Google Bets Big on Robotics
Google has just acquired its eight robotics company in the last half-year, this time buying Boston Dynamics, the maker of famous walking robots like Big Dog, Cheetah, and most recently Atlas, which will be used by half the teams in the DARPA Robotics Challenge. We’ve long known that when the robot revolution comes, a Boston Dynamics logo was likely to be the last thing we see. Now, apparently, that’s going to be a Google logo instead.
Google’s recent robotics acquisitions include:
- Japanese company SCHAFT Inc., a humanoid robot R&D firm based around new capacitor-powered, water-cooled actuators recently developed at the University of Tokyo.
- Silican Valley start-up Industrial Perception, a spin-off of Willow Garage that specializes in 3D visual perception, making robots that can work in unstructured environments, sorting balls and tossing boxes.
- Meka Robotics, a San Francisco company spun off from MIT. They made compliant (if slightly creepy) full-sized humanoid robots for research purposes.
- Redwood Robotics, a company that partnered with Meka Robotics to create a new kind robot arm that is “simple to program, inexpensive, and safe to operate alongside people” (IEEE Spectrum).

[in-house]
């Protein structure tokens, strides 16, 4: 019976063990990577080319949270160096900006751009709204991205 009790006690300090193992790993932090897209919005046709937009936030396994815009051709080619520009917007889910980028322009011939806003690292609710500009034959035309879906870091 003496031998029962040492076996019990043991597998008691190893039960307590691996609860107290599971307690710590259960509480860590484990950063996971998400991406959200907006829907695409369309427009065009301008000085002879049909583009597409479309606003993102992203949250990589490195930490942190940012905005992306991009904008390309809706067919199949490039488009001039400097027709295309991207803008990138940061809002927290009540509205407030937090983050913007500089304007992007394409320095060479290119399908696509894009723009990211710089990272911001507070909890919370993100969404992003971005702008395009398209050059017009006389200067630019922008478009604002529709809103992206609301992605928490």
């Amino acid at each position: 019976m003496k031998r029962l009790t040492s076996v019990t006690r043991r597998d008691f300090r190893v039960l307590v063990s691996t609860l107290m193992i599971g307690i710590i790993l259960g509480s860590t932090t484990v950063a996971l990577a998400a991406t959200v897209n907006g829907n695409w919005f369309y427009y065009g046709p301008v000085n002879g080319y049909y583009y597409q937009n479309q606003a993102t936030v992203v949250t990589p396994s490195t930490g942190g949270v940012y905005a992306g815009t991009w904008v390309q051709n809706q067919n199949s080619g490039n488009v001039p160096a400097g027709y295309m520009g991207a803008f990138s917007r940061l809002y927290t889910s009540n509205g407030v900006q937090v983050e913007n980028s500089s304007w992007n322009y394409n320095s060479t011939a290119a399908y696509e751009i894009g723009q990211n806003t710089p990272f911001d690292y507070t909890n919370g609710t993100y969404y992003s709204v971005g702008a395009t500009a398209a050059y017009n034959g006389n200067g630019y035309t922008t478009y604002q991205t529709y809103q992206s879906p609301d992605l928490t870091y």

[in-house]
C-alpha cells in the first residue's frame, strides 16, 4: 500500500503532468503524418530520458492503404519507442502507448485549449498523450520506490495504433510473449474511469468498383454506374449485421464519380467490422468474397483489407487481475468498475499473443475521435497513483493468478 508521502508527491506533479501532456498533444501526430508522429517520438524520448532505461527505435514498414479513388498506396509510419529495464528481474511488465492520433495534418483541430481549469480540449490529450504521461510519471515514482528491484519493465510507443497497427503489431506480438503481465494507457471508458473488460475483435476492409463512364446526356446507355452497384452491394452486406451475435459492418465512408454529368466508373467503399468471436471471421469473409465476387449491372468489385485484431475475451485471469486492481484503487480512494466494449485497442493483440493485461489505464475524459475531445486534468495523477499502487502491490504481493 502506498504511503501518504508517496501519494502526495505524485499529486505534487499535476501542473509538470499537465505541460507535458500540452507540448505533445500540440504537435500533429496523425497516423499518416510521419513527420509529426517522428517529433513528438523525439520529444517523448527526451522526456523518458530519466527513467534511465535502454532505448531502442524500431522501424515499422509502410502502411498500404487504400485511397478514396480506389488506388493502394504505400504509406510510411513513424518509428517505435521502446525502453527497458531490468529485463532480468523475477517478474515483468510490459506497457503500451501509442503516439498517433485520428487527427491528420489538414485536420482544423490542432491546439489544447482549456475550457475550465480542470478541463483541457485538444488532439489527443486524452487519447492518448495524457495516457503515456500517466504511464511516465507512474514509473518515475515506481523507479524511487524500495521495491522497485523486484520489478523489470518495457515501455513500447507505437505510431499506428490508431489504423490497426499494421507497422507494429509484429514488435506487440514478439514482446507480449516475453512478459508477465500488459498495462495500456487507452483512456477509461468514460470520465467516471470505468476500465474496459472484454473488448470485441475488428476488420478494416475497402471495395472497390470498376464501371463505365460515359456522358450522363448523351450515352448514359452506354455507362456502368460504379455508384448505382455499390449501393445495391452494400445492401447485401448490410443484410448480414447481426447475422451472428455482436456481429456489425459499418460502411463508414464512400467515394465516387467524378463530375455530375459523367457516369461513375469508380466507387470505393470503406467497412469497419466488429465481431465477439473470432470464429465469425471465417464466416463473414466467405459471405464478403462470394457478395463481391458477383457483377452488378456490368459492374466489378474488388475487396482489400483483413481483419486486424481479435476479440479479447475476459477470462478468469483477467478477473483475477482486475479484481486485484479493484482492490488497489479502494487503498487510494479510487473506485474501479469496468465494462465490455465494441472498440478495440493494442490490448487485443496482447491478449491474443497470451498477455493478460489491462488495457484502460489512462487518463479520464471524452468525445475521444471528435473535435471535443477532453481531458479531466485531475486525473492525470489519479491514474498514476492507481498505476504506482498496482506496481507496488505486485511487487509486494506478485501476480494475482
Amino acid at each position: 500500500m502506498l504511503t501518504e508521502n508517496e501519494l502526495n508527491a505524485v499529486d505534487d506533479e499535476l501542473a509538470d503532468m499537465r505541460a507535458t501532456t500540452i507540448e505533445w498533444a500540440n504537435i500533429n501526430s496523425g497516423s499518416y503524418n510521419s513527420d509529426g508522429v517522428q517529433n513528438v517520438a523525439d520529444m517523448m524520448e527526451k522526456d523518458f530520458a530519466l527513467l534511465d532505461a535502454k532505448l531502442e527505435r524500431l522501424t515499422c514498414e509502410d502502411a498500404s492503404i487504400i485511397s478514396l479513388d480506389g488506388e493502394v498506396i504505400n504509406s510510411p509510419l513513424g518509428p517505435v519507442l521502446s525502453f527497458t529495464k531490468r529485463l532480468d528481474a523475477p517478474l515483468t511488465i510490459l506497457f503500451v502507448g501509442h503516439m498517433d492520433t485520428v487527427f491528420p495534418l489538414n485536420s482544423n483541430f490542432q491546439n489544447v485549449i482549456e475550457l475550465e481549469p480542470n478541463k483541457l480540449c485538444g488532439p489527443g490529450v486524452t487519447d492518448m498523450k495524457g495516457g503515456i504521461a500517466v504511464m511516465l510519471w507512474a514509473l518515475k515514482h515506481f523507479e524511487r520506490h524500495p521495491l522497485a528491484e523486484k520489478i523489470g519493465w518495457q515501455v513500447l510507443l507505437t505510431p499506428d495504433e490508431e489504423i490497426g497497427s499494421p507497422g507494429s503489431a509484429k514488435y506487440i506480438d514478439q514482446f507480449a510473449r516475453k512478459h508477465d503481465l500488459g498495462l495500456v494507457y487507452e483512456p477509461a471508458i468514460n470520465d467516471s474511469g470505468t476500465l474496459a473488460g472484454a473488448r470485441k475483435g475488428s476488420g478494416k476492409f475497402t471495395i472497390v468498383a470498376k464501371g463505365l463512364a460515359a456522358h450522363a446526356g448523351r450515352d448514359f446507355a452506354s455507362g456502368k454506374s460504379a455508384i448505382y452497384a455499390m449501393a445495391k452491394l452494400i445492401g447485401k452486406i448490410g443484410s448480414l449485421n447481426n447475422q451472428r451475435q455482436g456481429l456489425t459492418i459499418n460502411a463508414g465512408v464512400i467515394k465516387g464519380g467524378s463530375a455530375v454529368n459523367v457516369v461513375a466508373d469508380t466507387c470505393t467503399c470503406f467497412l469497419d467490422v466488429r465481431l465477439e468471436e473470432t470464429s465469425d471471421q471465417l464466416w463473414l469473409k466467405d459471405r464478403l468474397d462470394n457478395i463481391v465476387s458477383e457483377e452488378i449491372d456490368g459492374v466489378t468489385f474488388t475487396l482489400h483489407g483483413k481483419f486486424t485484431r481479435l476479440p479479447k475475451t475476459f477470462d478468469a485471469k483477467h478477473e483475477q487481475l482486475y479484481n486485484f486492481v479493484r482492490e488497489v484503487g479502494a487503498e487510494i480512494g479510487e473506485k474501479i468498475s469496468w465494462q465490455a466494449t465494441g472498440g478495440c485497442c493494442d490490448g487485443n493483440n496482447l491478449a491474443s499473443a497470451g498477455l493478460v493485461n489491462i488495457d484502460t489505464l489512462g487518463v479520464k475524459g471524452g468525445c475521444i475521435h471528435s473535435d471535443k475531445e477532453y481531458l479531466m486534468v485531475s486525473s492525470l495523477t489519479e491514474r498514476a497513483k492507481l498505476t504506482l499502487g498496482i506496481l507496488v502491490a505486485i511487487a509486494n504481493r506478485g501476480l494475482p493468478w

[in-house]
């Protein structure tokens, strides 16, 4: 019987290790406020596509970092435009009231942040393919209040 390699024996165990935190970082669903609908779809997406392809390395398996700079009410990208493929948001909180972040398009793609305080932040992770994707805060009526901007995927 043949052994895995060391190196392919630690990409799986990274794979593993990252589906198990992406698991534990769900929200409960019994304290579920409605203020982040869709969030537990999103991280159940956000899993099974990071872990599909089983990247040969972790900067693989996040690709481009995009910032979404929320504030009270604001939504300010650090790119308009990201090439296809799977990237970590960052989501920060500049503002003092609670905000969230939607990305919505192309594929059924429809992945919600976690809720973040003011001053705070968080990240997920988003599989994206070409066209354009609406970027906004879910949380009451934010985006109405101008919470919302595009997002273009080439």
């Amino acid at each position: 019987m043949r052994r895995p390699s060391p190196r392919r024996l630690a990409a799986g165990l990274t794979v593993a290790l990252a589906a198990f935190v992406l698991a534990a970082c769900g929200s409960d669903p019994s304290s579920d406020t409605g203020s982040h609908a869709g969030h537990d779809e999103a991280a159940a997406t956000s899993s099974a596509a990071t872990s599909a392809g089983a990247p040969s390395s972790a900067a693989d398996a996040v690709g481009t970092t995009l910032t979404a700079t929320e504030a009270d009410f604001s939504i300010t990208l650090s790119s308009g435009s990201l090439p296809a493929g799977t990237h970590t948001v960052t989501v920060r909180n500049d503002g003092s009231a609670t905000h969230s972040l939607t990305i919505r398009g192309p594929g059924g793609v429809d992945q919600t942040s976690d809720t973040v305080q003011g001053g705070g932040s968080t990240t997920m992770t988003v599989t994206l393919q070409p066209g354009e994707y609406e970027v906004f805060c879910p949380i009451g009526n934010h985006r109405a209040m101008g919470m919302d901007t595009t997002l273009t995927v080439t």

- Bot & Dolly, a Hollywood hardware company that makes robotic camera systems.
- Sister company Autofuss, which as far as I can tell, uses Bot & Dolly robots to do, erm, weird-but-cool stuff like this.
- Holomni, the only company on the list that I can’t find more information on, but which reportedly makes self-powered casters for mobile (wheeled) robots.
- And, of course, Boston Dynamics — the largest and most well-known company to be assimilated yet.
What does it all mean? Many are speculating, though little hard information is available. Based on a New York Times interview with Andy Rubin, the former leader of the Android software team and now leader of Google’s new robot army, it appears that Google’s first robotic ventures are likely to be in manufacturing and material handling. However, we can’t rule out things like robotic package delivery, either. How long will it be before a humanoid robot gets out of an automated car, rings your bell, gets your signature, hands you your package, and wishes you a nice day before driving to its next stop? With the all-star team Google has assembled, and the might of Google behind them, even those of us who read robotics blogs may be surprised.